"Cosmic Inflation" is the theory that the early universe expanded in size exponentially. To my mind the theory is suspicious because it is used to justify the idea of a continuous creation of "pocket universes," as Alan Guth, the theory's originator calls them—as if the universe were as casual an occurrence as clearing one's throat. I'm not a theorist, so I'm not qualified to discuss the mathematical merits of the relevant theories, but I do think Inflation's philosophical consequences signal the need for scrutiny of its philosophical assumptions.
Inflation finds its justification in three "problems" of cosmology: the Monopole Problem, the Flatness Problem, and the Horizon Problem. I will review each of these in turn, but will only treat the last at any length.
The Monopole Problem is simply that no one has ever found any magnetic monopoles ("lack of any observed topological defects" is how Wikipedia puts it). To most of the world this doesn't seem like much of a problem, but since many grand unified theories (GUTs) require the existence of monopoles, the universe of our experience doesn't suit the theories' creators. (I presume that monopoles still plague the latest batch of GUTs, but perhaps it is only my ignorance that prevents me from seeing why monopoles need otherwise inhabit every generation of such theories forever.)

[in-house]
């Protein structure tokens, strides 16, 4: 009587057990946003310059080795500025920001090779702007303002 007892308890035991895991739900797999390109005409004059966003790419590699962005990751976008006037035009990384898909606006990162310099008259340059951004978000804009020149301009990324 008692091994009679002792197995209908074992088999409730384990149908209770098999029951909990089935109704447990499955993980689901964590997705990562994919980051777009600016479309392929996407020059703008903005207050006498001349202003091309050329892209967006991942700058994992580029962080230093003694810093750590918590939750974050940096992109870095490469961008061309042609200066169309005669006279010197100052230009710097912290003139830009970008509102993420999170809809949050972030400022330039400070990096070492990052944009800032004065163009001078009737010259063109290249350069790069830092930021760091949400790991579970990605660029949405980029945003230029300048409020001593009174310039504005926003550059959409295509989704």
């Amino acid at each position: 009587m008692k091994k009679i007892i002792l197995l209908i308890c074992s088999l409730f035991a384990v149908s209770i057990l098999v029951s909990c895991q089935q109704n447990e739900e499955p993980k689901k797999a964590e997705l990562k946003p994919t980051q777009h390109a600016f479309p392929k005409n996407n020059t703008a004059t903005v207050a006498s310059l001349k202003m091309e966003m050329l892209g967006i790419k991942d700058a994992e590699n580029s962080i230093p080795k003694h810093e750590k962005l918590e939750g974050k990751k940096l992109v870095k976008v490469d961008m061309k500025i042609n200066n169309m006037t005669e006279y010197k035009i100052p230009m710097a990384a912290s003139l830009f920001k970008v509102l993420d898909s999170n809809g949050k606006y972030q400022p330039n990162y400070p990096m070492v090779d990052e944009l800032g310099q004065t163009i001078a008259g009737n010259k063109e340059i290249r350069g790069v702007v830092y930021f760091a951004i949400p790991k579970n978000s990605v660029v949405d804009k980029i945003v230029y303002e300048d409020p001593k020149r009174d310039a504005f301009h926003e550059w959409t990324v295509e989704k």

The Flatness Problem is the inexplicably Euclidean (or flat) geometry of the universe. That is to say, that the angles of cosmic-sized triangles sum neither to more than 180 degrees as they do on the surface of a globe, nor to less than 180 as they do on the surface of a saddle, but to exactly 180 degrees as on a flat piece of paper. As Goldilocks would say, "Just right."
The Horizon Problem is the large-scale homogeneity of the universe: that the universe at a particular period of its expansion was too large for influences propagating no faster than the cosmic speed limit (the speed of light) to smooth its mass and temperature inhomogeneities, in other words, that parts of the universe would lie outside the "horizon" of physically accessible points from each other.
This "problem" has never been adequately explained to me and always nagged me as the flimsy. If, I thought, the universe started as a singularity (essentially a geometric point) as the Big Bang theory tells us, why would the horizon problem be an obstacle? For that matter, why would a limit on any influence be an obstacle?
The issue finally bubbled up to top of my priorities, so I looked it up in Alan Guth's Inflationary Universe. Here's what he had to say,
The horizon problem is not a failure of the standard big bang theory in the strict sense, since it is neither an internal contradiction nor an inconsistency between observation and theory. The uniformity of the observed universe is built into the theory by postulating that the universe began in a state of uniformity. As long as the uniformity is present from the start, the evolution of the universe will preserve it. The problem, instead, is one of predictive power. One of the most salient features of the observed universe—its large scale uniformity—cannot be explained by the standard big bang theory; instead it must be assumed as an initial condition.